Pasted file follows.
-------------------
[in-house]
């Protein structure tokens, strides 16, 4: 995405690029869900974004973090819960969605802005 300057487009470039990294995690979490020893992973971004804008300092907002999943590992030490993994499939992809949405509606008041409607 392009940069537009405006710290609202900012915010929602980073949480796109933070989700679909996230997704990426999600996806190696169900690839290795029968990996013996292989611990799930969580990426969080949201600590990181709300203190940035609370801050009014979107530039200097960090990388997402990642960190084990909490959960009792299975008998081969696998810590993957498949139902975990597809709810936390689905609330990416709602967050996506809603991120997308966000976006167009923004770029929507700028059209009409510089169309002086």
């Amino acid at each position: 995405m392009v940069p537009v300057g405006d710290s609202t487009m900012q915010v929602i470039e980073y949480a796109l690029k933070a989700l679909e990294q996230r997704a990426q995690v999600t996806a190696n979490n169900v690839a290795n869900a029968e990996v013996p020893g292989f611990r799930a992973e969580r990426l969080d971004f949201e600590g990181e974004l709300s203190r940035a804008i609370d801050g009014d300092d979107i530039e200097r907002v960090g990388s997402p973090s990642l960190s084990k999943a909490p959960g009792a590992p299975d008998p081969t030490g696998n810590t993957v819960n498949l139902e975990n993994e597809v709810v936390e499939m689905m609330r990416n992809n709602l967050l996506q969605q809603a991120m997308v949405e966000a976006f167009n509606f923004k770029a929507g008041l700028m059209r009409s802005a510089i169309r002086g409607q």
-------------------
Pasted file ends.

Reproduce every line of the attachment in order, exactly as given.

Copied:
[in-house]
């Protein structure tokens, strides 16, 4: 995405690029869900974004973090819960969605802005 300057487009470039990294995690979490020893992973971004804008300092907002999943590992030490993994499939992809949405509606008041409607 392009940069537009405006710290609202900012915010929602980073949480796109933070989700679909996230997704990426999600996806190696169900690839290795029968990996013996292989611990799930969580990426969080949201600590990181709300203190940035609370801050009014979107530039200097960090990388997402990642960190084990909490959960009792299975008998081969696998810590993957498949139902975990597809709810936390689905609330990416709602967050996506809603991120997308966000976006167009923004770029929507700028059209009409510089169309002086």
């Amino acid at each position: 995405m392009v940069p537009v300057g405006d710290s609202t487009m900012q915010v929602i470039e980073y949480a796109l690029k933070a989700l679909e990294q996230r997704a990426q995690v999600t996806a190696n979490n169900v690839a290795n869900a029968e990996v013996p020893g292989f611990r799930a992973e969580r990426l969080d971004f949201e600590g990181e974004l709300s203190r940035a804008i609370d801050g009014d300092d979107i530039e200097r907002v960090g990388s997402p973090s990642l960190s084990k999943a909490p959960g009792a590992p299975d008998p081969t030490g696998n810590t993957v819960n498949l139902e975990n993994e597809v709810v936390e499939m689905m609330r990416n992809n709602l967050l996506q969605q809603a991120m997308v949405e966000a976006f167009n509606f923004k770029a929507g008041l700028m059209r009409s802005a510089i169309r002086g409607q």